• Patryk Stepien

Wilder v Fury III projected to be an expensive outing for sports fans in December

Deontay Wilder and Tyson Fury are projected to fight on December 19 at the Allegiant Arena in Las Vegas.


The long-awaited conclusion to the Deontay Wilder/Tyson Fury saga may come to a close by the end of this year. The bout, which was initially slated for July, has since been rescheduled due to the safety concerns regarding the COVID-19 pandemic.


The fight is now projected to take place at the Allegiant Arena in Las Vegas in December. The UFC has set a president amoungst sports as the first to open and do so safely. However, with Cornoavirus expected to peak again in the winter months, the date may once again be subject to China in the future.


Frank Warren, Tyson Fury’s promoter, said that nothing is set in stone, and no agreements have been signed.


“Tyson is doing extremely well. He has kept himself in great condition,” said Warren. “We just have to sort the day out, and when we can find out what is happening regarding live gates, we’ll be ready to press the button on that one.”


The financial cost of safely running a bout during COVID-19 must also be taken into account.

Though the UFC has taken significant precautions in the past, maintaining a safe and sterile work environment for fighters, audience, and crew members is not an easy or cheap feat.


According to ESPN, the fight’s tickets will be selling at a premium to account for the limited seating in order to maintain social distancing. The 65,000 may only be able to seat at half capacity.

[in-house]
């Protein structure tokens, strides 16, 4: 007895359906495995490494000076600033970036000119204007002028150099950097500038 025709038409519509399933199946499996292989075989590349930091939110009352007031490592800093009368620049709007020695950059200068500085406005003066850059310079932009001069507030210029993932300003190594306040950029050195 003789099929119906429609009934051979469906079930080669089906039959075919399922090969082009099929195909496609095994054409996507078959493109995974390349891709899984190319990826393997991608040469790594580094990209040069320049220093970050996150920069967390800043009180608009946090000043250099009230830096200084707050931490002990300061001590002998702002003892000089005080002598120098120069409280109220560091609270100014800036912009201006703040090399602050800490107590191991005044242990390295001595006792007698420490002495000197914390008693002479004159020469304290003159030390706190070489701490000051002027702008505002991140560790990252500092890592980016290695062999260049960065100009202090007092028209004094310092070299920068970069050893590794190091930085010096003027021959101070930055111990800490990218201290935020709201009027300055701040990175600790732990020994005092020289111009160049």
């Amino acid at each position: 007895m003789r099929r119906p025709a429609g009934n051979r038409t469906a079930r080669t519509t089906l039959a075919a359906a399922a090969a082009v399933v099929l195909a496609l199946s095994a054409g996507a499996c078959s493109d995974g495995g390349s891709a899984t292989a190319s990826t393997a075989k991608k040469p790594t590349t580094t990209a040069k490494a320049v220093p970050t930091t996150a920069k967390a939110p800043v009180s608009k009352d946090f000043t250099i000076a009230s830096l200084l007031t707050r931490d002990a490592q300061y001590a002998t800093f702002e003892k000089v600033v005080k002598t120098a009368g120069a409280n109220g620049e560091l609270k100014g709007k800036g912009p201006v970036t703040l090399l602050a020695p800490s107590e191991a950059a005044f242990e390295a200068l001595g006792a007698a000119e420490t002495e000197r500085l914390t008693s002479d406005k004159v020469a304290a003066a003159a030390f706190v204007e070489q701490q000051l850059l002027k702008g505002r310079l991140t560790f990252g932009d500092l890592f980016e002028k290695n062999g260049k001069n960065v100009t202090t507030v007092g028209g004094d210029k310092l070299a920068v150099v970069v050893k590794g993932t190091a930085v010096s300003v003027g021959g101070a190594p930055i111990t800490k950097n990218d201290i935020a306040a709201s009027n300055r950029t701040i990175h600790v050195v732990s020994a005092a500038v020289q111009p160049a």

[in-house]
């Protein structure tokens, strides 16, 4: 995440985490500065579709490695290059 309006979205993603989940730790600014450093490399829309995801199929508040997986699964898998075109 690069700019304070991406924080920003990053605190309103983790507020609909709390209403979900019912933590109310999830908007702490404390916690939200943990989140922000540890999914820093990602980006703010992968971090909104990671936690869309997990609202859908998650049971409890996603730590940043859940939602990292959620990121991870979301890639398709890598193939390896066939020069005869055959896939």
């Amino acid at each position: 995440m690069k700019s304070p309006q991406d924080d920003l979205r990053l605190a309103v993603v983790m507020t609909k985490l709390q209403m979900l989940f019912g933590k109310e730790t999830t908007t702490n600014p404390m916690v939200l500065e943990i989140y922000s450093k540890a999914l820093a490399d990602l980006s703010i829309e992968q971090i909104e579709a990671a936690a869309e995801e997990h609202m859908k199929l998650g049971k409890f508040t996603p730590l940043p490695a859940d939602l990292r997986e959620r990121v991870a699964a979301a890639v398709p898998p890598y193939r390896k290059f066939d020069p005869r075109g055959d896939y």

“You would imagine supply and demand for a ticket to a live sporting event,” Max Kellerman said to ESPN. that supply is very low. The demand must be quite high...”


With millions of Americans still unemployed or otherwise under-employed, many fans may not be able to pay premium prices. For those who can afford the tickets The idea of paying the equivalent of luxury box seats for general open-air seats isn’t appealing.


Lastly, the issue of wearing face masks remains. Face masks have become a political issue, with many refusing to wear them, with reasons ranging from discomfort to the requirement infringing on their personal rights. Several videos have also recently emerged, depicting customers assaulting and verbally betraying staff when they are asked to wear a face mask.


Any portion of the audience not wearing face mask would pose a significant threat to both staff and fellow audience members, regardless of social distancing measures.


With an active audience, the risk is even greater, as the virus can also carry through aerosol particles, which are expelled when we talk. The louder a person is talking, the more particles are expelled. Given the lively nature of bouts like this, there is unfounlty going to be yelling in the stands, and lots of aerosol particles being expelled as a result.


Regardless of whether or not the UFC decides to mandate masks for audience memebers, it can be expected that there will be some pushback.


With the uncertain nature of the fight, ranging from the protective measures to the date itself, there is a great deal of trust being placed in the UFC to host an exciting and safe event to remind people why they take the risk of hosting bouts in the first place.





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